Villagers are well prepared to fight the coronavirus.
Story: Joe Angione
The Villages, “Florida’s Friendliest Hometown,” has resolutely turned its back on the coronavirus that has taken thousands of lives across the nation. Residents are fiercely complying with the CDC’s guidelines for mitigating the impact of the virus. And the reasons are obvious: it’s a huge community of mostly older people, many of whom are dealing with other serious health issues. Remaining free of coronavirus symptoms can mean the difference between life and death for them.
Villagers have something special going for them. They’re experienced survivors. Having lived through to their “golden years,” they’ve been challenged repeatedly and have won out over a wide range of challenges: keeping a job and earning a living for decades, raising children, going off to war and suffering through a series of political changes that often made their lives tougher and pushed them around, almost to the breaking point.
In contrast, too many young people have fallen victim to their “macho” lifestyle and their unreasonable belief in their immortality—some of the really dumb ones have gleefully and openly embraced dangerous behavior during the virus pandemic.
Villagers are a different breed. They’ve shown themselves to be battle-hardened achievers who are sensible, smart and eager to accept and follow sound advice. Most have spent time in the armed forces; some were career military. They’re used to rules, regulations and the need to obey them.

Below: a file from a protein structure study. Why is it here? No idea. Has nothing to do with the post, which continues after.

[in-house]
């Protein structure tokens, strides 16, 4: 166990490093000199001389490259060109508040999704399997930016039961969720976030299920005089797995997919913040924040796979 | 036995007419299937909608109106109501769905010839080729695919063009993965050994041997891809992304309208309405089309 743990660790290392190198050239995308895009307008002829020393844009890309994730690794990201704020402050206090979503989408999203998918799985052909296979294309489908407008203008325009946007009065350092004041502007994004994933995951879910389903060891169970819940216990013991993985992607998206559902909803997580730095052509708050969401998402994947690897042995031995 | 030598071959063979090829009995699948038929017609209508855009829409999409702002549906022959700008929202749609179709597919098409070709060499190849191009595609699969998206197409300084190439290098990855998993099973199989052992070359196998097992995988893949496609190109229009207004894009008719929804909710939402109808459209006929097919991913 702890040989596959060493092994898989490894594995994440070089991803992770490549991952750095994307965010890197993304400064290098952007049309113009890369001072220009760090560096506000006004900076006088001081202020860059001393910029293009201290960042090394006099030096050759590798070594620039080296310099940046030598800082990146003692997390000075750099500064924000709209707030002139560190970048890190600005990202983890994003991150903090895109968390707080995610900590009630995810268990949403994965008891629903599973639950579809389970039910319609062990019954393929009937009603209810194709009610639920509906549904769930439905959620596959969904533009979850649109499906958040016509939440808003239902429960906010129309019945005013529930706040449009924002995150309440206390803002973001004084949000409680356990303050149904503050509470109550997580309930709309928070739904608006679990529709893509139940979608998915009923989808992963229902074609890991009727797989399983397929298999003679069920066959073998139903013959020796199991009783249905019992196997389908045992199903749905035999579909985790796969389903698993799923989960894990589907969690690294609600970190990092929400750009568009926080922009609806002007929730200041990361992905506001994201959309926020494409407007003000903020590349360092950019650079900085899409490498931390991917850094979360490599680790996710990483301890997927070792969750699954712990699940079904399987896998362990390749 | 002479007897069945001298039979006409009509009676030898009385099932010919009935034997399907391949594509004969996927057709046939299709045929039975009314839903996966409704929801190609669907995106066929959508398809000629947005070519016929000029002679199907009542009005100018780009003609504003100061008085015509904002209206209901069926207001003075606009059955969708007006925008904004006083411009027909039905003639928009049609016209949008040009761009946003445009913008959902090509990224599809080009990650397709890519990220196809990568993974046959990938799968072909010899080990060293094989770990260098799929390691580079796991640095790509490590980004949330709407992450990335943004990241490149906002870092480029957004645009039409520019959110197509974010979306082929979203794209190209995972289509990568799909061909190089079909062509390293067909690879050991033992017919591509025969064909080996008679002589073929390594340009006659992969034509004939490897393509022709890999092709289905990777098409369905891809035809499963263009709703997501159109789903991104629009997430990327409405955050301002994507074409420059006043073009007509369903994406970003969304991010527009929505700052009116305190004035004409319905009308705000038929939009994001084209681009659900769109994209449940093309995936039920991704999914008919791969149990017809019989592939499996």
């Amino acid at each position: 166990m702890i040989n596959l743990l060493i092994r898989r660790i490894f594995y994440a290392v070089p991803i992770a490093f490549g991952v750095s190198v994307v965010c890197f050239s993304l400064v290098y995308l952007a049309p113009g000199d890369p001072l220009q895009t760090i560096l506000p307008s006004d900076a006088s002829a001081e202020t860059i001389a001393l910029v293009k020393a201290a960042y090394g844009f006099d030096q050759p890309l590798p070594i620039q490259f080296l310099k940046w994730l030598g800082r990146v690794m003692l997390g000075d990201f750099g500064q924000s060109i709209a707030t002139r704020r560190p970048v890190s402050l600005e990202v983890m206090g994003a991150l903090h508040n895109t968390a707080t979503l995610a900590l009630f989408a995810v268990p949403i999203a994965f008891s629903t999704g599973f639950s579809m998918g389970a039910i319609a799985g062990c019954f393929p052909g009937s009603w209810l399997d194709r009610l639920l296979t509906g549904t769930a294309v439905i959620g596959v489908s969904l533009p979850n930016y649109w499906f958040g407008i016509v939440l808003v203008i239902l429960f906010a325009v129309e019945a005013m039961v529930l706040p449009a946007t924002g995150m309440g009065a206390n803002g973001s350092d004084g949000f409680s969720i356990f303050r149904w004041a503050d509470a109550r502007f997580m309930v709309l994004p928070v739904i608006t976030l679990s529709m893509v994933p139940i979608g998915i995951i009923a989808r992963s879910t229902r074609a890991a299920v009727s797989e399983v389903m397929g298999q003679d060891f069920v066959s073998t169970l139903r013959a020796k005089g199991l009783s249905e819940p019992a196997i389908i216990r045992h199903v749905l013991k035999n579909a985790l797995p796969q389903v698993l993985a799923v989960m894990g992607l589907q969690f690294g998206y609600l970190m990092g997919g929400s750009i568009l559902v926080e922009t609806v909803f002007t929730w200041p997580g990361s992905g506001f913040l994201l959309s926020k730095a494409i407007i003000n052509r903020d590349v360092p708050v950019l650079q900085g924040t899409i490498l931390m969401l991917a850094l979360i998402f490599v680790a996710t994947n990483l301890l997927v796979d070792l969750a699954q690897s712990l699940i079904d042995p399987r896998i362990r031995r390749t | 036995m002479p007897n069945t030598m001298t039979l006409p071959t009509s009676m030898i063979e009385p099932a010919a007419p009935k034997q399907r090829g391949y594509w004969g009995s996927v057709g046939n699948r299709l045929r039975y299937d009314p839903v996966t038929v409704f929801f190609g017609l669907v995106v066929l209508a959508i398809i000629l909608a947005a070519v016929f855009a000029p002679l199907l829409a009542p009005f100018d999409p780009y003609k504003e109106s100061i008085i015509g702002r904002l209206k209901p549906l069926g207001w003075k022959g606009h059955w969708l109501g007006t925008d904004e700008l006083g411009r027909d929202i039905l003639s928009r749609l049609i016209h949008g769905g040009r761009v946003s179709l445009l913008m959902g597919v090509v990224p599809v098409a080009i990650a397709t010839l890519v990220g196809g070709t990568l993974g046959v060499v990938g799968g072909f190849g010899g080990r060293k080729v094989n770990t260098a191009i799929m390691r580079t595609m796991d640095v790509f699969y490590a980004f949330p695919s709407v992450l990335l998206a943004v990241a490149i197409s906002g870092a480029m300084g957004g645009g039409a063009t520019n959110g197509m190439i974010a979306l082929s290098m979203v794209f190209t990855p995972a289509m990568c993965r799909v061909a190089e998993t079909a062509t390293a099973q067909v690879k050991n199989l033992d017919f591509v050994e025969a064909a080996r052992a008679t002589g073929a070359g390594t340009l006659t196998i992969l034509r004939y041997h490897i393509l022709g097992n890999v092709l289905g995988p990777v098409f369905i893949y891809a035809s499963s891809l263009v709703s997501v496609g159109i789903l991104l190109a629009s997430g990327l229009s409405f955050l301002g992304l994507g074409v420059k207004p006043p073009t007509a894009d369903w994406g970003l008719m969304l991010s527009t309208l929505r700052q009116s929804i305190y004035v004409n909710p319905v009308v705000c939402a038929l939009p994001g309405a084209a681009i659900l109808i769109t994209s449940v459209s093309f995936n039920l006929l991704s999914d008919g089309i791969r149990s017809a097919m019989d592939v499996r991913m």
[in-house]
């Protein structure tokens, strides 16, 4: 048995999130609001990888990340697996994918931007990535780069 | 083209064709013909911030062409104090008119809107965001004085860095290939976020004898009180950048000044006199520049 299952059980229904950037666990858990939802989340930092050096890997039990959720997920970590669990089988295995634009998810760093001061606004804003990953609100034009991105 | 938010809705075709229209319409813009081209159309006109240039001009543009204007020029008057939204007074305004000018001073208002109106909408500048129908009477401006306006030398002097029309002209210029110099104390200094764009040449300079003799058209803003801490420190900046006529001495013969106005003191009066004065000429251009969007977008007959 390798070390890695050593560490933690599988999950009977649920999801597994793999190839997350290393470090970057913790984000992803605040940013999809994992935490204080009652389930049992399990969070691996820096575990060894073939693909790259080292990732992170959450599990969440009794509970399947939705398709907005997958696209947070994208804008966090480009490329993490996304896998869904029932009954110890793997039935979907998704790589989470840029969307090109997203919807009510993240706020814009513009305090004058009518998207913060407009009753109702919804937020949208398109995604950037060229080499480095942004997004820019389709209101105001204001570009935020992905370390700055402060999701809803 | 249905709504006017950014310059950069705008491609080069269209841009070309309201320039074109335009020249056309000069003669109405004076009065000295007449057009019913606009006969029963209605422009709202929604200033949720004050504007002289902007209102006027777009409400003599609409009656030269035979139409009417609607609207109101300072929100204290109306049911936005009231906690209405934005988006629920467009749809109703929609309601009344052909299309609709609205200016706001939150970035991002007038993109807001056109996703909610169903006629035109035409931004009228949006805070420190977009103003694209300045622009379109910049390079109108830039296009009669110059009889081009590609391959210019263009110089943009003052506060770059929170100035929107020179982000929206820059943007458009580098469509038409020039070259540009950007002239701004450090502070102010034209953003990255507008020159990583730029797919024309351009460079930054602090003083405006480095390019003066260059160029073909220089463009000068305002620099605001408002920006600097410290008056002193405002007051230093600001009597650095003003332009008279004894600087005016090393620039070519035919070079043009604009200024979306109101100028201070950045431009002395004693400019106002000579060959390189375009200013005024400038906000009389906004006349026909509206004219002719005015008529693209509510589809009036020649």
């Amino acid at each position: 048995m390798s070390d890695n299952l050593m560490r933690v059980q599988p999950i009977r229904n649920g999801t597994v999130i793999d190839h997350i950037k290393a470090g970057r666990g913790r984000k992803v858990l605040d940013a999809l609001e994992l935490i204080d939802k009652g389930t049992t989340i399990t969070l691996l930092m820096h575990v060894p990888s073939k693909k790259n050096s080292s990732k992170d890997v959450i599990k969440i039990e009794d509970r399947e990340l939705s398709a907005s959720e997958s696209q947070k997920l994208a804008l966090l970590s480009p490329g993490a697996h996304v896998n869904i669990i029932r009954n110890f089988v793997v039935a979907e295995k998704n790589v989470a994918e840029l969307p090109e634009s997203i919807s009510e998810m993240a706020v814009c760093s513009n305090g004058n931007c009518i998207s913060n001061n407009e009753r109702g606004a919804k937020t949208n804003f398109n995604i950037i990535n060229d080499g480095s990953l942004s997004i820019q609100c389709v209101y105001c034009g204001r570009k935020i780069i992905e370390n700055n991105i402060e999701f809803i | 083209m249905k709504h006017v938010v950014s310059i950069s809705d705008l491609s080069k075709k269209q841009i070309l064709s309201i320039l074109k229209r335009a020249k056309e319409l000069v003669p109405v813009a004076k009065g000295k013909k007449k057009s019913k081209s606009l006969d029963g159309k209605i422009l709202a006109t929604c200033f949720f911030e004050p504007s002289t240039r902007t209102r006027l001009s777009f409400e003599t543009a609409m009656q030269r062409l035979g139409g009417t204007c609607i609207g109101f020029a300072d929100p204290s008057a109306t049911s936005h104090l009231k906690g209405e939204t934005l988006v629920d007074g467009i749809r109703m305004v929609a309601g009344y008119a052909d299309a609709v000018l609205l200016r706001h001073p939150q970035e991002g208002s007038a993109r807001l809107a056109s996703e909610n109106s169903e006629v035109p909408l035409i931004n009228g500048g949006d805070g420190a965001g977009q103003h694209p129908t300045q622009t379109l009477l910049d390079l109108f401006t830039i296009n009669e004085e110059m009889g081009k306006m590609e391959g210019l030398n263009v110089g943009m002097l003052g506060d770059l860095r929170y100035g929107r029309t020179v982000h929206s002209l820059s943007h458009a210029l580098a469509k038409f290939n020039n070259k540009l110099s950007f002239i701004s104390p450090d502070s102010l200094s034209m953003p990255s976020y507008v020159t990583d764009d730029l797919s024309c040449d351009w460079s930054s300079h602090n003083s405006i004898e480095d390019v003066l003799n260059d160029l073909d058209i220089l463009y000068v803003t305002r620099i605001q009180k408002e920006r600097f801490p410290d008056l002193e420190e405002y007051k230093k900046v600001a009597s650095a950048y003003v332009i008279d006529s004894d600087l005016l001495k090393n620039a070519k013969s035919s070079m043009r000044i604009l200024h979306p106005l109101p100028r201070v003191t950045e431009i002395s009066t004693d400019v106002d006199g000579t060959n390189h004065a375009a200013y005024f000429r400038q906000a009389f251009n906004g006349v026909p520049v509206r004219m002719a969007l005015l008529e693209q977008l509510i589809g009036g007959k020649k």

In “toeing the line” and avoiding activities that spread the coronavirus infection, Villagers have exhibited a flair for getting together for safe socializing. Weekly neighborhood parties in driveways are still the “rage” but are scaled down to accommodate fewer participants who are safely spread out. Walking socials that ramble through neighborhoods and green areas also have been a smart way for Villagers to interact safely, taking care not to violate the distance rule of 6 feet.
A lot of Villagers are do-it-yourselfers who have used the shelter-in-place order to complete home repairs and improvement projects, or painting, flooring, wallpapering, plumbing and electrical work. Residents with a “green thumb” have busied themselves with gardening and landscaping projects.
Still others, like my wife, who is handy with a sewing machine, have made thousands of cloth face masks and distributed them free to friends, neighbors and family. Villagers always make themselves useful in times of great need. They have been the models on which the entire nation’s response to coronavirus must continue to be based.